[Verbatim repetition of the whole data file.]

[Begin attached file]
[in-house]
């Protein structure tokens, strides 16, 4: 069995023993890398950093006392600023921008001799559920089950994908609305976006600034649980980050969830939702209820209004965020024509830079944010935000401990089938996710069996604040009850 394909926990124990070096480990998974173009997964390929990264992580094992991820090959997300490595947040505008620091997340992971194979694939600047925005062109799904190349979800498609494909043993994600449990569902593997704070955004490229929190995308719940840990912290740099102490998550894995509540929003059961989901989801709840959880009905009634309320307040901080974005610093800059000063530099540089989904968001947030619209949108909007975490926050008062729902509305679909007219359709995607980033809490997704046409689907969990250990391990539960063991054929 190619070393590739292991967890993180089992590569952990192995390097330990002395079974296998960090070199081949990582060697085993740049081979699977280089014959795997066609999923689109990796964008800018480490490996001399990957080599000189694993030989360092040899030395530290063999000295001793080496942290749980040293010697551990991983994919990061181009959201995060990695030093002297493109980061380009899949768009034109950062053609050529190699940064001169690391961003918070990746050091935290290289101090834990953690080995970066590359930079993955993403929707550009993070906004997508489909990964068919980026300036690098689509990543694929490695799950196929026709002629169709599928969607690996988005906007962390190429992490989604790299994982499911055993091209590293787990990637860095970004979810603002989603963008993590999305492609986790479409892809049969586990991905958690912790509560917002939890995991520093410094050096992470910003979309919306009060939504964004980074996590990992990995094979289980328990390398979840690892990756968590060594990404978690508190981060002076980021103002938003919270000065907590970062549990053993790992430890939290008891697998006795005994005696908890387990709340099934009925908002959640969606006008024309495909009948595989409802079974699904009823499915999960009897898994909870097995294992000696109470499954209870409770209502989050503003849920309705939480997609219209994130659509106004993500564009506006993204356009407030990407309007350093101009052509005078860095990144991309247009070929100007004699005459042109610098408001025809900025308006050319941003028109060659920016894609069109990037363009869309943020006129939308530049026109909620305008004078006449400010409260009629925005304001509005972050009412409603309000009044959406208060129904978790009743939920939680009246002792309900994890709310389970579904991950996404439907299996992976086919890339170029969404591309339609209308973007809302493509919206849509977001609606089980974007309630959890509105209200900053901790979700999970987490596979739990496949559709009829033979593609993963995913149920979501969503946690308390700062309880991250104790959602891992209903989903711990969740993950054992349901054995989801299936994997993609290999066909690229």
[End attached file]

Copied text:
[in-house]
């Protein structure tokens, strides 16, 4: 069995023993890398950093006392600023921008001799559920089950994908609305976006600034649980980050969830939702209820209004965020024509830079944010935000401990089938996710069996604040009850 394909926990124990070096480990998974173009997964390929990264992580094992991820090959997300490595947040505008620091997340992971194979694939600047925005062109799904190349979800498609494909043993994600449990569902593997704070955004490229929190995308719940840990912290740099102490998550894995509540929003059961989901989801709840959880009905009634309320307040901080974005610093800059000063530099540089989904968001947030619209949108909007975490926050008062729902509305679909007219359709995607980033809490997704046409689907969990250990391990539960063991054929 190619070393590739292991967890993180089992590569952990192995390097330990002395079974296998960090070199081949990582060697085993740049081979699977280089014959795997066609999923689109990796964008800018480490490996001399990957080599000189694993030989360092040899030395530290063999000295001793080496942290749980040293010697551990991983994919990061181009959201995060990695030093002297493109980061380009899949768009034109950062053609050529190699940064001169690391961003918070990746050091935290290289101090834990953690080995970066590359930079993955993403929707550009993070906004997508489909990964068919980026300036690098689509990543694929490695799950196929026709002629169709599928969607690996988005906007962390190429992490989604790299994982499911055993091209590293787990990637860095970004979810603002989603963008993590999305492609986790479409892809049969586990991905958690912790509560917002939890995991520093410094050096992470910003979309919306009060939504964004980074996590990992990995094979289980328990390398979840690892990756968590060594990404978690508190981060002076980021103002938003919270000065907590970062549990053993790992430890939290008891697998006795005994005696908890387990709340099934009925908002959640969606006008024309495909009948595989409802079974699904009823499915999960009897898994909870097995294992000696109470499954209870409770209502989050503003849920309705939480997609219209994130659509106004993500564009506006993204356009407030990407309007350093101009052509005078860095990144991309247009070929100007004699005459042109610098408001025809900025308006050319941003028109060659920016894609069109990037363009869309943020006129939308530049026109909620305008004078006449400010409260009629925005304001509005972050009412409603309000009044959406208060129904978790009743939920939680009246002792309900994890709310389970579904991950996404439907299996992976086919890339170029969404591309339609209308973007809302493509919206849509977001609606089980974007309630959890509105209200900053901790979700999970987490596979739990496949559709009829033979593609993963995913149920979501969503946690308390700062309880991250104790959602891992209903989903711990969740993950054992349901054995989801299936994997993609290999066909690229």